We are at a point, were one group wants a DOS3 and the other wants a BG3.
I don't want to be rude, but what about we wait for a DOS3 until BG3 is finished. because i think it would be great to see some thing new from larian, instead of an improvement from their other games.

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Originally Posted by Milkfred
DC20 checks just seem ridiculous. DC 5 feels terrible when you fail. A little bit of randomness is fine, but I think BG3 is bit too heavily loaded towards the dice roll.

It's not that BG3 is heavily loaded towards the dice roll, it's that D&D is. Anyone coming from a D&D background should know this. A friendly DM wouldn't make much a difference at all, unless they just give you ridiculous bonuses all the time.

Originally Posted by Milkfred
And you don't even get experience for making the skill checks either. Oh, and the fact that so many of them are just DC10 (aka coin toss) is another related problem. I assume a lot of the numbers can and will be changed, but the underlying structural issue of it not being fun or interesting to fail is a deeper problem.

XP for some checks is something that can be added, sure. But "fun to fail?" What do you mean? And sometimes, shit is a toss up (DC10). What do you want?

Originally Posted by Milkfred
Perception checks as you're exploring - as being similarly annoying. What did I miss? Who knows, but now I have this feeling in the back of my head that I'm missing out on something. Was it something that I'd think was cool? A neat bit of lore? Something to make Lae'zel like me? I can tell myself that it was probably just two gold pieces and a fork, but my brain will insist otherwise.

Maybe I am not bothered by this as much because it's all brand new and I see things I miss as something to be found on subsequent playthroughs. I would be okay with hiding these checks, though.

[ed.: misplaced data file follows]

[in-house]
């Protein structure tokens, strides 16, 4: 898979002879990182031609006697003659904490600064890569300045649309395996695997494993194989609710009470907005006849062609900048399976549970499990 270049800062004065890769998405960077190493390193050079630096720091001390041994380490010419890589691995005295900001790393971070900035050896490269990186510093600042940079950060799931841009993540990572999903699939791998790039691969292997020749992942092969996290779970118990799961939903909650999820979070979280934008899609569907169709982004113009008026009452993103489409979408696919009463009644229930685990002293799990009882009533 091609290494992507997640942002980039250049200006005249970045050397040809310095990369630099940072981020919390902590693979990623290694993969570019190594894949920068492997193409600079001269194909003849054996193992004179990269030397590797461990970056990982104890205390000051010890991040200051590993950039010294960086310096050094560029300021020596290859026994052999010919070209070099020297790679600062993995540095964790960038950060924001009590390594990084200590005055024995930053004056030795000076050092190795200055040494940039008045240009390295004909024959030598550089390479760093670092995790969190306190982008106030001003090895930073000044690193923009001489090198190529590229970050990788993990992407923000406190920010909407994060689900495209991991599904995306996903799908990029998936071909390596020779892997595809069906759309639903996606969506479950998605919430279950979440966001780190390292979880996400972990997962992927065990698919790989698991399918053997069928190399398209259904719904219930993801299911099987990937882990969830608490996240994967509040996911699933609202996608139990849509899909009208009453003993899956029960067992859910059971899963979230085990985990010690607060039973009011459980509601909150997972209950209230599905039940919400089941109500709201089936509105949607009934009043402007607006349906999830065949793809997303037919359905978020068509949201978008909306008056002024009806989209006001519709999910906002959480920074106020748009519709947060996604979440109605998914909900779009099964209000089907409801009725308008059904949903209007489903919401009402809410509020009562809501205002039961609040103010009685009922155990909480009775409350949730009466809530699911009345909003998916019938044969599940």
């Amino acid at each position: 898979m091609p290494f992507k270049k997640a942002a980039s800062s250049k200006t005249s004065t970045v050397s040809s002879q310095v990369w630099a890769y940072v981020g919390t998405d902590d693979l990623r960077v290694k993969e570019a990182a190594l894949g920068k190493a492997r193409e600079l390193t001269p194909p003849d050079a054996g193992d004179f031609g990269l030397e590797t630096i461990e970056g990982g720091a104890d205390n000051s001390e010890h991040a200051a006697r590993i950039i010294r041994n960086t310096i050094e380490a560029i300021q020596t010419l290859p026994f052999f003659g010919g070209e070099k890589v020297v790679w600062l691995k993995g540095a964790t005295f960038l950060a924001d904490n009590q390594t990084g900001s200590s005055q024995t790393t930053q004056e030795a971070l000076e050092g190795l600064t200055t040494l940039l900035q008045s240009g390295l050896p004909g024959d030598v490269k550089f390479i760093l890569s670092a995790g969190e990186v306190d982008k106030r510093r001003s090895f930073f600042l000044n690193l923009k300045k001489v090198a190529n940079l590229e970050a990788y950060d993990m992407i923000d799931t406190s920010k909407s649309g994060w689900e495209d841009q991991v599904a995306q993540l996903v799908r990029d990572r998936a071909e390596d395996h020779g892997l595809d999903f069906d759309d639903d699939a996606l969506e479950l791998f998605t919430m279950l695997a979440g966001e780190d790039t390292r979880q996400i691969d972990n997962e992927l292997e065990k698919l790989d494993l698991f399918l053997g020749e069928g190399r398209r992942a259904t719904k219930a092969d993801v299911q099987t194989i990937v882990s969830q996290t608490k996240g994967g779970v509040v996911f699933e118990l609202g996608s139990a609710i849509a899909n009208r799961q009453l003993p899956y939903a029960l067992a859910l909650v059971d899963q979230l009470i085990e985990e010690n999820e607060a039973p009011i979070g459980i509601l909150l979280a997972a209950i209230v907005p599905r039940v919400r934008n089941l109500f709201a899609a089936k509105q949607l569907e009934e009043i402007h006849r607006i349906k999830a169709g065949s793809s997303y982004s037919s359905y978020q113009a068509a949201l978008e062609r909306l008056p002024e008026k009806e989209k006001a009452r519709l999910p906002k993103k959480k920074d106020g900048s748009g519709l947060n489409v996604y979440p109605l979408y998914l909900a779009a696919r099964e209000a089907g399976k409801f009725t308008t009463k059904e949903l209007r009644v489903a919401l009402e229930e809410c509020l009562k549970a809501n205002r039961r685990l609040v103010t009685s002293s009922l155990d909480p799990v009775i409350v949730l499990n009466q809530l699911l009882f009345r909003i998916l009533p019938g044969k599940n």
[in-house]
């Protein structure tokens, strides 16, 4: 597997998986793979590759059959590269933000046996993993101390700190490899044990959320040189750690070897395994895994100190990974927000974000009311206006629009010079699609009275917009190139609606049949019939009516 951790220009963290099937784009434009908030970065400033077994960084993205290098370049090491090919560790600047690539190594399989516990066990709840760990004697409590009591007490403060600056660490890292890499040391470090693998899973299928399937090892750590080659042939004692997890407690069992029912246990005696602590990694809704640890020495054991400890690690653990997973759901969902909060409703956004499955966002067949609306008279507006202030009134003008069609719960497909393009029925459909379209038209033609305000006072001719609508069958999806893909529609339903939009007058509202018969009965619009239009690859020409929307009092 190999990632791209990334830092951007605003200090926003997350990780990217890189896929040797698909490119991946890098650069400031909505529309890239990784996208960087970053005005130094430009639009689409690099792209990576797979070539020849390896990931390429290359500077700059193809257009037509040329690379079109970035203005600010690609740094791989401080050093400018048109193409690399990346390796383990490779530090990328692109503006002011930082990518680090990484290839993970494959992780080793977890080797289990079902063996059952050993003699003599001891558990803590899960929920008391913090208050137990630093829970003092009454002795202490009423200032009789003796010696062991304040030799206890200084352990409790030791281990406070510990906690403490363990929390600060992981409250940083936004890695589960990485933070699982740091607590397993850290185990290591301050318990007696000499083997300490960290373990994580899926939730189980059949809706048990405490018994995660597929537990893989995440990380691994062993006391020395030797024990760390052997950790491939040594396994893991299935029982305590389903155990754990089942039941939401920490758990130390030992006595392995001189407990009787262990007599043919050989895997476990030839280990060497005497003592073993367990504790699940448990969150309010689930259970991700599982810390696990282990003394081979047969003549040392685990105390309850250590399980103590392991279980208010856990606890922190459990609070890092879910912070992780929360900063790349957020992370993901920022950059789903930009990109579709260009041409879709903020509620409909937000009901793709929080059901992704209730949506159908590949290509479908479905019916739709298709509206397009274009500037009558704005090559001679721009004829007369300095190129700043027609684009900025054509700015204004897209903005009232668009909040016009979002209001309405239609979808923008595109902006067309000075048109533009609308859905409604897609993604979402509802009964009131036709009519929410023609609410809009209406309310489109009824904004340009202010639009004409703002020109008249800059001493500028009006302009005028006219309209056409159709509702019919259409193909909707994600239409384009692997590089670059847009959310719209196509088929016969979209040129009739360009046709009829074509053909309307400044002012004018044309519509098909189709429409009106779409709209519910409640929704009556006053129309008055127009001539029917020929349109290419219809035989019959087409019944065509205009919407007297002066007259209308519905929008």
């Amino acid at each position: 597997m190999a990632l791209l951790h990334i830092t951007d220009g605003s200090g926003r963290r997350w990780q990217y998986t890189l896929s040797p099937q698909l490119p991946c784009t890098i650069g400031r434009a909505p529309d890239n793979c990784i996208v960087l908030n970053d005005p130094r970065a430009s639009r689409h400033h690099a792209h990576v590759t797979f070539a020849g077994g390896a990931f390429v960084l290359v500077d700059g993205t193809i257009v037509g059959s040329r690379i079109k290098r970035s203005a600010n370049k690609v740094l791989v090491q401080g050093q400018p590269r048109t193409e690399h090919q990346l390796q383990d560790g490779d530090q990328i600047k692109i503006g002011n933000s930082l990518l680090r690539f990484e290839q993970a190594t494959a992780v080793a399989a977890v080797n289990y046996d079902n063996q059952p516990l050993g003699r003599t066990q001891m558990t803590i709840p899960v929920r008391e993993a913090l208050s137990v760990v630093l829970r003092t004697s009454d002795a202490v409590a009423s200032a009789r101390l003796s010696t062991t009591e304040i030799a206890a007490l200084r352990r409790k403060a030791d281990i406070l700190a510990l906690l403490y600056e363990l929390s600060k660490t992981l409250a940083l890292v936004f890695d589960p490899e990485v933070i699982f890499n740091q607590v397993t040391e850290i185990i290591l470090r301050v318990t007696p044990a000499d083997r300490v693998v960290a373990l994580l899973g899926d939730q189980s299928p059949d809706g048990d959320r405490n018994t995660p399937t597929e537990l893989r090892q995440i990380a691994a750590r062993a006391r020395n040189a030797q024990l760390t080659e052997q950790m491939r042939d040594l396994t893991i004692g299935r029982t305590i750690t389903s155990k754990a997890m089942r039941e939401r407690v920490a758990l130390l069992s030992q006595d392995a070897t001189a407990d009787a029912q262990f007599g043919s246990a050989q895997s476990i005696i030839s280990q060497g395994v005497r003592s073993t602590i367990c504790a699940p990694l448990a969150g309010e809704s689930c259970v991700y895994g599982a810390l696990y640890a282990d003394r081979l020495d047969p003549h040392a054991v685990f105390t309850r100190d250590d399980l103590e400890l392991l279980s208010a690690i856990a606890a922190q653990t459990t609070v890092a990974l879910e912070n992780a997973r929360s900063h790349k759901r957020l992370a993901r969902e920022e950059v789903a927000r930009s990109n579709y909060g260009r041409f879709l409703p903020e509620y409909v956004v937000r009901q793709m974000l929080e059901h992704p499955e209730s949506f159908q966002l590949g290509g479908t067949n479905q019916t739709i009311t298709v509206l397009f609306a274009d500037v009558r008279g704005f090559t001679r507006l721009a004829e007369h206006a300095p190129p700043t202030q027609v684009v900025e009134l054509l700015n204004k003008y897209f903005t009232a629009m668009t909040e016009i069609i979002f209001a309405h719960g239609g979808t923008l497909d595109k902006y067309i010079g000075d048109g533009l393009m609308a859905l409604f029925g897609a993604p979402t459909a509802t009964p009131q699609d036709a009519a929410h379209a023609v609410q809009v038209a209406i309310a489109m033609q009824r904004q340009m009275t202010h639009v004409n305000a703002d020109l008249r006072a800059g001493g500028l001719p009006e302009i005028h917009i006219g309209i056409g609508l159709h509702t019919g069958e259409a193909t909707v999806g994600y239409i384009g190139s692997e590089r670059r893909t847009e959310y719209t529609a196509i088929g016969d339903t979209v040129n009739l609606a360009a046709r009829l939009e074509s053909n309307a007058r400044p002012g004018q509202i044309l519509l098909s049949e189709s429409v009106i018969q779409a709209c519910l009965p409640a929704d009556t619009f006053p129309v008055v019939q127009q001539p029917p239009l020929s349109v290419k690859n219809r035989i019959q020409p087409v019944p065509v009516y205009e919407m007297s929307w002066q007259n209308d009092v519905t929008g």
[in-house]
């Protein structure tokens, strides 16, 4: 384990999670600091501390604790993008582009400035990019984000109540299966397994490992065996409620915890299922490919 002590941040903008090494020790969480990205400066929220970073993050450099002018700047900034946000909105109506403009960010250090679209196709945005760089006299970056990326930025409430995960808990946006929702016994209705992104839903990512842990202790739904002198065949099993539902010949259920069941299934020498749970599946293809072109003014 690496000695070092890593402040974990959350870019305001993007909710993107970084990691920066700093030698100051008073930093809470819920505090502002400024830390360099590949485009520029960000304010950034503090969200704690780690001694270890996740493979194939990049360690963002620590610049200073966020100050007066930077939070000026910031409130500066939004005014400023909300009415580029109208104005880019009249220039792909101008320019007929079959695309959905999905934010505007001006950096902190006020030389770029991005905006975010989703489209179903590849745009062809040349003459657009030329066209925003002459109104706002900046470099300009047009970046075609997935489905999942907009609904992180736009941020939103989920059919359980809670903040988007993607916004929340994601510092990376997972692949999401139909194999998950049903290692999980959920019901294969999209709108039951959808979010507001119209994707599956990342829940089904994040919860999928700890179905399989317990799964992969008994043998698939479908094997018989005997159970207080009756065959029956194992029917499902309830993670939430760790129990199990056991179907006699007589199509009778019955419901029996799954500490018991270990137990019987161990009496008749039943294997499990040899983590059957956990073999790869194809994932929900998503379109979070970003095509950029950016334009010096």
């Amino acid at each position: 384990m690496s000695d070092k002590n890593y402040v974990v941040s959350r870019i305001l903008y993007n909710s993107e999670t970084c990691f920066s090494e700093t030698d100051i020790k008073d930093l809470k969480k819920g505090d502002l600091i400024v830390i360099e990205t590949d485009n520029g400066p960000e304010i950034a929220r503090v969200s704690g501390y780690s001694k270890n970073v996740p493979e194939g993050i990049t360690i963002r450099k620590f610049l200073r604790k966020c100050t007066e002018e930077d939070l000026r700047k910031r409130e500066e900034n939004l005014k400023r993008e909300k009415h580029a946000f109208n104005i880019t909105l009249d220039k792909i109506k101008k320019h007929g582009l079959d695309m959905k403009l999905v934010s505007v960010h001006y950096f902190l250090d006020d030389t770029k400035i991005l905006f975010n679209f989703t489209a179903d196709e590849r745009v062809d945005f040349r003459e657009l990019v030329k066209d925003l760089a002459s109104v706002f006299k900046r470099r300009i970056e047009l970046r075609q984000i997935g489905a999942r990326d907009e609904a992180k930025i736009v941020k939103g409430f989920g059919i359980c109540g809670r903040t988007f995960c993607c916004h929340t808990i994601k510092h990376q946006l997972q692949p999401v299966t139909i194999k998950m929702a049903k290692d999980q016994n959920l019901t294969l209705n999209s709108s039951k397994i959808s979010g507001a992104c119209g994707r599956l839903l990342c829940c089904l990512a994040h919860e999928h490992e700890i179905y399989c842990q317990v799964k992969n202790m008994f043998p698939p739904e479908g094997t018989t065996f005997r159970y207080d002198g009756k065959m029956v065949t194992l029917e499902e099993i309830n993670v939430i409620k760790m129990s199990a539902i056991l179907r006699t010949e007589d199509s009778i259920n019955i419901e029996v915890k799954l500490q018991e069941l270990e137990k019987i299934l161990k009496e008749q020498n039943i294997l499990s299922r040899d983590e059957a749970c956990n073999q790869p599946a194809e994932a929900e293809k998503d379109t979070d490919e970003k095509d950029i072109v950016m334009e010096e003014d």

Originally Posted by Milkfred
Players draw a distinction between choices in dialogue and choices in gameplay. Going into combat with Nettie to get the antidote is not seen as a 'choice.'

We can only choose options available to us (btw you should preface the Nettie stuff with 'Spoiler Alert'). After you 'chose' to let her help you, your choices were limited to dying, convincing her, or killing her.

Originally Posted by Milkfred
On one hand, it's great that for the first time in the history of Baldur's Gate that Charisma isn't the dump stat. On the other, it sucks that it's now THE roleplaying stat which you better put a bunch of points in unless you want to be stuck failing everything.

You can't have it both ways. You mention how it sucks that even with a +4 bonus you can fail. Well, the flip side is with no bonus you can still succeed.

Originally Posted by Milkfred
D:OS2's freedom of skill-based as opposed to class-based felt a lot better.

This just sums up how I see basically everything you said. You seem to just want everything to go the way you want it. Have any character be able to do whatever they want and be able to do it as good as anyone else and have everything go your way. It's the mentality that gave rise to such wonderful RPG features as fast travel, no death penalty, loot everywhere and hundreds of levels. Sorry man. -1